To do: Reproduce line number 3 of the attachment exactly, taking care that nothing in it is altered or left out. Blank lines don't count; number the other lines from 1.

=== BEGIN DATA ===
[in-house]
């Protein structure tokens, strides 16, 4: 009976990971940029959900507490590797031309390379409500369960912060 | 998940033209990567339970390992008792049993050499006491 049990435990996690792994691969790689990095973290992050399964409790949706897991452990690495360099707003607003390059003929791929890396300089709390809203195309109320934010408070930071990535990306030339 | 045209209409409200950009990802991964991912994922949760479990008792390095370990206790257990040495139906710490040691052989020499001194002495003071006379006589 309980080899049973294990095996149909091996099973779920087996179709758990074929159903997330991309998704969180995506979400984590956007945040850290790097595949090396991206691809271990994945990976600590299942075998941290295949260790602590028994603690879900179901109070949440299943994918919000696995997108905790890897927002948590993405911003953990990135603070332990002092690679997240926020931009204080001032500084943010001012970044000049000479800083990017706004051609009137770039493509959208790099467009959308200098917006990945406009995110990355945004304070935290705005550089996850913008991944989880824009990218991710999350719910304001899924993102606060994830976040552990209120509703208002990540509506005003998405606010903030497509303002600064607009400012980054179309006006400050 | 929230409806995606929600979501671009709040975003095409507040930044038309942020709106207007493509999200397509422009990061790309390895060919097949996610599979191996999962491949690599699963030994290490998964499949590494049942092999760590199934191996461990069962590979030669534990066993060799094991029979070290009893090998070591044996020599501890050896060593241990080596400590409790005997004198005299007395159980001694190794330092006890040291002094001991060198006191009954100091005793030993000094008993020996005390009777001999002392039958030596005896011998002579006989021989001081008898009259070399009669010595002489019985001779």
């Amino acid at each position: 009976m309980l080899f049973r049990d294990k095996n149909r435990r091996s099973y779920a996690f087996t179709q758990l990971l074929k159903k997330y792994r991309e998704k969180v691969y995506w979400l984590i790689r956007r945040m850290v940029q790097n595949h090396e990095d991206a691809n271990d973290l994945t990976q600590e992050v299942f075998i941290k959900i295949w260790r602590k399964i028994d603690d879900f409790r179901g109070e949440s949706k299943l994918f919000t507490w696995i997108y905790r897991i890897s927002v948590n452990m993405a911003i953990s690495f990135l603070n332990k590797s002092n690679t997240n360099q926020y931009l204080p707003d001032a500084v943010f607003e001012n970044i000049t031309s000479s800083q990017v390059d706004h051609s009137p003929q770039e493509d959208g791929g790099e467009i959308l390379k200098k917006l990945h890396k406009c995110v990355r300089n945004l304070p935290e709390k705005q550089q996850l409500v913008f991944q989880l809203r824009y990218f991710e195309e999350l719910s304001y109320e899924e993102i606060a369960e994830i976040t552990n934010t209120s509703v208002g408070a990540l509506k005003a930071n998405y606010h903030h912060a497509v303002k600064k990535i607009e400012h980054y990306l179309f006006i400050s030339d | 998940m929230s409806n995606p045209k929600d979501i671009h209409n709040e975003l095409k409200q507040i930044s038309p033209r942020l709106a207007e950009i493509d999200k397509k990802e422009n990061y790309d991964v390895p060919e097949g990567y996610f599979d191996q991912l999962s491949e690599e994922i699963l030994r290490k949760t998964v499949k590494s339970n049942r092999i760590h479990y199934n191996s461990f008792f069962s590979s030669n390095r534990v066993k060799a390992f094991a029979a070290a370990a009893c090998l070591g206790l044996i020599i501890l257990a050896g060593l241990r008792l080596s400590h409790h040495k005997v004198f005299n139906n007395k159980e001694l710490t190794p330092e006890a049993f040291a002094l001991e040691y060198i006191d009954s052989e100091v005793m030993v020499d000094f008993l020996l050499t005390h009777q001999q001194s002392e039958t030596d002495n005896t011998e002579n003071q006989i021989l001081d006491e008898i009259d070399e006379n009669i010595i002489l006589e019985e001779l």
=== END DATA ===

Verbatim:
């Amino acid at each position: 009976m309980l080899f049973r049990d294990k095996n149909r435990r091996s099973y779920a996690f087996t179709q758990l990971l074929k159903k997330y792994r991309e998704k969180v691969y995506w979400l984590i790689r956007r945040m850290v940029q790097n595949h090396e990095d991206a691809n271990d973290l994945t990976q600590e992050v299942f075998i941290k959900i295949w260790r602590k399964i028994d603690d879900f409790r179901g109070e949440s949706k299943l994918f919000t507490w696995i997108y905790r897991i890897s927002v948590n452990m993405a911003i953990s690495f990135l603070n332990k590797s002092n690679t997240n360099q926020y931009l204080p707003d001032a500084v943010f607003e001012n970044i000049t031309s000479s800083q990017v390059d706004h051609s009137p003929q770039e493509d959208g791929g790099e467009i959308l390379k200098k917006l990945h890396k406009c995110v990355r300089n945004l304070p935290e709390k705005q550089q996850l409500v913008f991944q989880l809203r824009y990218f991710e195309e999350l719910s304001y109320e899924e993102i606060a369960e994830i976040t552990n934010t209120s509703v208002g408070a990540l509506k005003a930071n998405y606010h903030h912060a497509v303002k600064k990535i607009e400012h980054y990306l179309f006006i400050s030339d | 998940m929230s409806n995606p045209k929600d979501i671009h209409n709040e975003l095409k409200q507040i930044s038309p033209r942020l709106a207007e950009i493509d999200k397509k990802e422009n990061y790309d991964v390895p060919e097949g990567y996610f599979d191996q991912l999962s491949e690599e994922i699963l030994r290490k949760t998964v499949k590494s339970n049942r092999i760590h479990y199934n191996s461990f008792f069962s590979s030669n390095r534990v066993k060799a390992f094991a029979a070290a370990a009893c090998l070591g206790l044996i020599i501890l257990a050896g060593l241990r008792l080596s400590h409790h040495k005997v004198f005299n139906n007395k159980e001694l710490t190794p330092e006890a049993f040291a002094l001991e040691y060198i006191d009954s052989e100091v005793m030993v020499d000094f008993l020996l050499t005390h009777q001999q001194s002392e039958t030596d002495n005896t011998e002579n003071q006989i021989l001081d006491e008898i009259d070399e006379n009669i010595i002489l006589e019985e001779l």